Twitter launches 'Milk Tea Alliance' emoji as movement grows

HONG KONG: Twitter has launched an emoji to spotlight the “#MilkTeaAlliance” online protest movement that has forged links between activists across Asia, the social media giant said on Thursday (Apr 8).

The alliance – named for the shared love of sugary tea drinks across Hong Kong, Thailand and Taiwan – emerged last year in an expression of cross-border solidarity and shared fear of China.



The campaign gained steam at a time when Hong Kong was emerging from months of protests and urban youth in Bangkok and other Thai cities were beginning their own street confrontations with authorities, demanding reform to the country’s military-drafted constitution and other rights.

The hashtag began in April last year as a backlash to Chinese nationalist attacks on a Thai celebrity for a perceived slight to China.

It has since spread to Myanmar – where tea with condensed milk is a staple breakfast accompaniment – after a coup ousted the country’s civilian leader Aung San Suu Kyi in February, sparking a mass uprising.

Use of the term Milk Tea Alliance has spiked again on Twitter following the Myanmar coup. (Photo: AFP/Jack Taylor)

“To celebrate the first anniversary of the #MilkTeaAlliance, we designed an emoji featuring 3 different types of milk tea colours from regions where the Alliance first formed online,” Twitter said on Wednesday.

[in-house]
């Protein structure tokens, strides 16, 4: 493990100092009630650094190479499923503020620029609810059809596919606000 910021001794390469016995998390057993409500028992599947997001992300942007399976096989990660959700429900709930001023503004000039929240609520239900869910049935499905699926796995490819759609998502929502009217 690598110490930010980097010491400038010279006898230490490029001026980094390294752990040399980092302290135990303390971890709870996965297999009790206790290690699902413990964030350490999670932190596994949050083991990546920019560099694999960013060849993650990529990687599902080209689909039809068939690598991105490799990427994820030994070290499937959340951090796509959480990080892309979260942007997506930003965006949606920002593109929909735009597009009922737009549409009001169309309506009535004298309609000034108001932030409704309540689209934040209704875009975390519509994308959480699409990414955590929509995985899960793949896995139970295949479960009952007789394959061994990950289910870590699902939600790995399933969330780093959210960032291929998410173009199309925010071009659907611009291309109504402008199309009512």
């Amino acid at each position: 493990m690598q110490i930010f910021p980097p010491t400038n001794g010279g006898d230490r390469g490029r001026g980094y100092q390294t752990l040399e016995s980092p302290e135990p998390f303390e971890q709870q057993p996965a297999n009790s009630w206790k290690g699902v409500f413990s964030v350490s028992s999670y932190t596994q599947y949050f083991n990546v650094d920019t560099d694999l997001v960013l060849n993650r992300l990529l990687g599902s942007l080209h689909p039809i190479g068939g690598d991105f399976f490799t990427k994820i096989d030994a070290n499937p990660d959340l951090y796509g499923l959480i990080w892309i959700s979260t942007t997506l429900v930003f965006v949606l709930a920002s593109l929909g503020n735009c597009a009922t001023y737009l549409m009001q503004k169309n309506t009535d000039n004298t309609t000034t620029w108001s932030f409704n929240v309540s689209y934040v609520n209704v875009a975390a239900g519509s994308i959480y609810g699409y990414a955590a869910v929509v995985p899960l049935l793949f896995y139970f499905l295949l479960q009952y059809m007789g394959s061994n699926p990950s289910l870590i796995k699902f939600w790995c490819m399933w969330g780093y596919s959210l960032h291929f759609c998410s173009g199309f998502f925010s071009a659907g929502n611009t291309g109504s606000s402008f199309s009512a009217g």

The image appears in any tweet featuring the hashtag in English, Thai, Korean, and several other Asian languages.

A post on Hong Kong activist Joshua Wong’s Twitter account said: “Always in solidarity, no matter how hard the times,” using the English and Chinese versions of the hashtag. Wong is now in jail and his account is managed by friends, according to the Twitter profile.

The term has been used on Twitter more than 11 million times since last April, the platform said, with usage again spiking after the Myanmar coup.


The military regime there has imposed overnight internet shutdowns and blanket mobile data restrictions to try and bring weeks of unrest to heel.

It has also directed local telecom service providers to block access to social media sites, which protesters have skirted by using virtual private networks and foreign SIM cards.

READ: Commentary – The Milk Tea Alliance sweeping through Thailand is a force to be reckoned with
READ: Commentary – Social media worsens growing anti-China sentiments in Southeast Asia

“We strongly believe that having access to the free and #OpenInternet is an essential right and remain a staunch defender and advocate of free expression and condemn #InternetShutdowns,” Twitter said in its announcement of the new emoji.

The #MilkTeaAlliance emoji follows similar recognition by Twitter in recent years of the #MeToo and #BlackLivesMatter movements. (Photo: AFP/Glenn Chapman)

Thursday’s move follows similar recognition by Twitter in recent years of the #MeToo and #BlackLivesMatter social movements, after the respective global campaigns against sexual abuse and in support of racial justice.